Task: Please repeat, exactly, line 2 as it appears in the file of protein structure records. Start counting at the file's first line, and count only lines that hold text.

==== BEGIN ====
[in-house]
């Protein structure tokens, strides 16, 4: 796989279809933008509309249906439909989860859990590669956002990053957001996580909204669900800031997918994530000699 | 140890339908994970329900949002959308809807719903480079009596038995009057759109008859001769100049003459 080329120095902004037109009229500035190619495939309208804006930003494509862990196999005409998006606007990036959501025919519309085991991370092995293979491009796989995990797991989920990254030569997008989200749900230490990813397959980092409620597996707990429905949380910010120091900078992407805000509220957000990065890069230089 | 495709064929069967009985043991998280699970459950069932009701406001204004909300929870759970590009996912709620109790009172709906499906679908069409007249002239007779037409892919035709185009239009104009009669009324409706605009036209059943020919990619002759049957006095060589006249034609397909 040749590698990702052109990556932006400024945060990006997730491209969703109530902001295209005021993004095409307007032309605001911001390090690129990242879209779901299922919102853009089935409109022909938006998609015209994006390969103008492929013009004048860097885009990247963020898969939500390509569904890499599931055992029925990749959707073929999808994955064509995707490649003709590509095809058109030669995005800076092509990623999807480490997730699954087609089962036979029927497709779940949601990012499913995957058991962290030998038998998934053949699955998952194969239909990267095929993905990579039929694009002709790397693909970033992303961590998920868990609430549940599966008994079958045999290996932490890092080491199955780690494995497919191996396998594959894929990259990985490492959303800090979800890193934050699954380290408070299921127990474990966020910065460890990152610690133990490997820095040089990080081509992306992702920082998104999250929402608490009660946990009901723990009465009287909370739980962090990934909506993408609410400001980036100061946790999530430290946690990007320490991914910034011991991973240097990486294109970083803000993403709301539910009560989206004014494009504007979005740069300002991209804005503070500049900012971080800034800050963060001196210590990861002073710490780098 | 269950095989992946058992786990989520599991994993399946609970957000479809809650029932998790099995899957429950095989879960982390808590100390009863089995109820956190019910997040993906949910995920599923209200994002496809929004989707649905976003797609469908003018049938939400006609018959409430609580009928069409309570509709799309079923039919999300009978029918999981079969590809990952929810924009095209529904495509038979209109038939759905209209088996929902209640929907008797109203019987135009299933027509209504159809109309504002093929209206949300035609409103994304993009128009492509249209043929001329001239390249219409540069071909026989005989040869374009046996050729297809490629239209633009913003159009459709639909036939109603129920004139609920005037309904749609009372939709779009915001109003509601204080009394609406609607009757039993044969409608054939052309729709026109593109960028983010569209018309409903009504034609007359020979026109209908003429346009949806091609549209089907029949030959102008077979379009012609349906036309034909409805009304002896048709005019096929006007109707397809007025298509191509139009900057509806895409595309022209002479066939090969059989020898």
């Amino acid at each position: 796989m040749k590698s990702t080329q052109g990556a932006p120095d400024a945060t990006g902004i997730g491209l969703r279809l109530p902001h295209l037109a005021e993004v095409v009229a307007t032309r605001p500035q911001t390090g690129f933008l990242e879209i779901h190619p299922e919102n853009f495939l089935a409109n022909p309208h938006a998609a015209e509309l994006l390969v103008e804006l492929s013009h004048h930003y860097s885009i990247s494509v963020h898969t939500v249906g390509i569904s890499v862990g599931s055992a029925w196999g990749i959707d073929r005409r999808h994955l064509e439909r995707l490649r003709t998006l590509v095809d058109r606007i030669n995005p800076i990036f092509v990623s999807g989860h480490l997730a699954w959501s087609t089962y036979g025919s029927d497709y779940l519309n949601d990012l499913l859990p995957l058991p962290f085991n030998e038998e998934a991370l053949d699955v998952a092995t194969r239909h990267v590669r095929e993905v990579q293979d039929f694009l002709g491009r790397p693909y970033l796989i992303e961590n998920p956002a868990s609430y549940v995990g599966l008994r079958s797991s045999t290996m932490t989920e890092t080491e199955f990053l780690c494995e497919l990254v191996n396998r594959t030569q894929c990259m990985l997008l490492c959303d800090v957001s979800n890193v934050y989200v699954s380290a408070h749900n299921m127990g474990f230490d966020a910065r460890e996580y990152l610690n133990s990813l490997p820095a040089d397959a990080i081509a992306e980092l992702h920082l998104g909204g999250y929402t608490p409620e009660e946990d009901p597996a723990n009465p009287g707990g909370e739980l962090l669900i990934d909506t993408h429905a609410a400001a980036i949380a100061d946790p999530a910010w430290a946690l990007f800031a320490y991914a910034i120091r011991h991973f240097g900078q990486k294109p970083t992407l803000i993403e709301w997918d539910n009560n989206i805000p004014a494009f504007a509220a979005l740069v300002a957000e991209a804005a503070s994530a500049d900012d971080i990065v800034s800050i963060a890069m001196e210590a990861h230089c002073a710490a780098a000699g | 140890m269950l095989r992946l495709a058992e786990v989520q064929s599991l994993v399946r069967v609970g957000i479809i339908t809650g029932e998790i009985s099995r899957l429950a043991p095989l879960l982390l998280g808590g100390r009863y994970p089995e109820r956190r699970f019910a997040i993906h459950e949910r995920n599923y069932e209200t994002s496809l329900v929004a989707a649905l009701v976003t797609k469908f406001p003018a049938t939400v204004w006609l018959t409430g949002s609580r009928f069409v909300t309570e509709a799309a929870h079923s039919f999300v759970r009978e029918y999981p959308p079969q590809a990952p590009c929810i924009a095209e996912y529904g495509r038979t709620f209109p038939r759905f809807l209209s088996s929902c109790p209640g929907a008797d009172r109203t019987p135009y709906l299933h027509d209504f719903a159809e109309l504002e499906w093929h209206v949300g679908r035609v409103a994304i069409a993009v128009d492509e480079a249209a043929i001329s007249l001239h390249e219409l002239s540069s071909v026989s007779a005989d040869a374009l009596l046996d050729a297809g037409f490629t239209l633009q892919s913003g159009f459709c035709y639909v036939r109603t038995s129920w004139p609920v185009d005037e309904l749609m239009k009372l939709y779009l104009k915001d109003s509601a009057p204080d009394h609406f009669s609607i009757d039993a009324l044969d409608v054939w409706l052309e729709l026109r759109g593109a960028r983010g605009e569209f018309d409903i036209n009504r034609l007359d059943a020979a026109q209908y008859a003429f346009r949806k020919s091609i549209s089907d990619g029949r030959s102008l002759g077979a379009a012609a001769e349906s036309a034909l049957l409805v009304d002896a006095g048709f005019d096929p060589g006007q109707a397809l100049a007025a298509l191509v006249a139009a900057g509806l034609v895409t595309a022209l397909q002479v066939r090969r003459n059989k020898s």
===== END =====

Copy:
């Protein structure tokens, strides 16, 4: 796989279809933008509309249906439909989860859990590669956002990053957001996580909204669900800031997918994530000699 | 140890339908994970329900949002959308809807719903480079009596038995009057759109008859001769100049003459 080329120095902004037109009229500035190619495939309208804006930003494509862990196999005409998006606007990036959501025919519309085991991370092995293979491009796989995990797991989920990254030569997008989200749900230490990813397959980092409620597996707990429905949380910010120091900078992407805000509220957000990065890069230089 | 495709064929069967009985043991998280699970459950069932009701406001204004909300929870759970590009996912709620109790009172709906499906679908069409007249002239007779037409892919035709185009239009104009009669009324409706605009036209059943020919990619002759049957006095060589006249034609397909 040749590698990702052109990556932006400024945060990006997730491209969703109530902001295209005021993004095409307007032309605001911001390090690129990242879209779901299922919102853009089935409109022909938006998609015209994006390969103008492929013009004048860097885009990247963020898969939500390509569904890499599931055992029925990749959707073929999808994955064509995707490649003709590509095809058109030669995005800076092509990623999807480490997730699954087609089962036979029927497709779940949601990012499913995957058991962290030998038998998934053949699955998952194969239909990267095929993905990579039929694009002709790397693909970033992303961590998920868990609430549940599966008994079958045999290996932490890092080491199955780690494995497919191996396998594959894929990259990985490492959303800090979800890193934050699954380290408070299921127990474990966020910065460890990152610690133990490997820095040089990080081509992306992702920082998104999250929402608490009660946990009901723990009465009287909370739980962090990934909506993408609410400001980036100061946790999530430290946690990007320490991914910034011991991973240097990486294109970083803000993403709301539910009560989206004014494009504007979005740069300002991209804005503070500049900012971080800034800050963060001196210590990861002073710490780098 | 269950095989992946058992786990989520599991994993399946609970957000479809809650029932998790099995899957429950095989879960982390808590100390009863089995109820956190019910997040993906949910995920599923209200994002496809929004989707649905976003797609469908003018049938939400006609018959409430609580009928069409309570509709799309079923039919999300009978029918999981079969590809990952929810924009095209529904495509038979209109038939759905209209088996929902209640929907008797109203019987135009299933027509209504159809109309504002093929209206949300035609409103994304993009128009492509249209043929001329001239390249219409540069071909026989005989040869374009046996050729297809490629239209633009913003159009459709639909036939109603129920004139609920005037309904749609009372939709779009915001109003509601204080009394609406609607009757039993044969409608054939052309729709026109593109960028983010569209018309409903009504034609007359020979026109209908003429346009949806091609549209089907029949030959102008077979379009012609349906036309034909409805009304002896048709005019096929006007109707397809007025298509191509139009900057509806895409595309022209002479066939090969059989020898």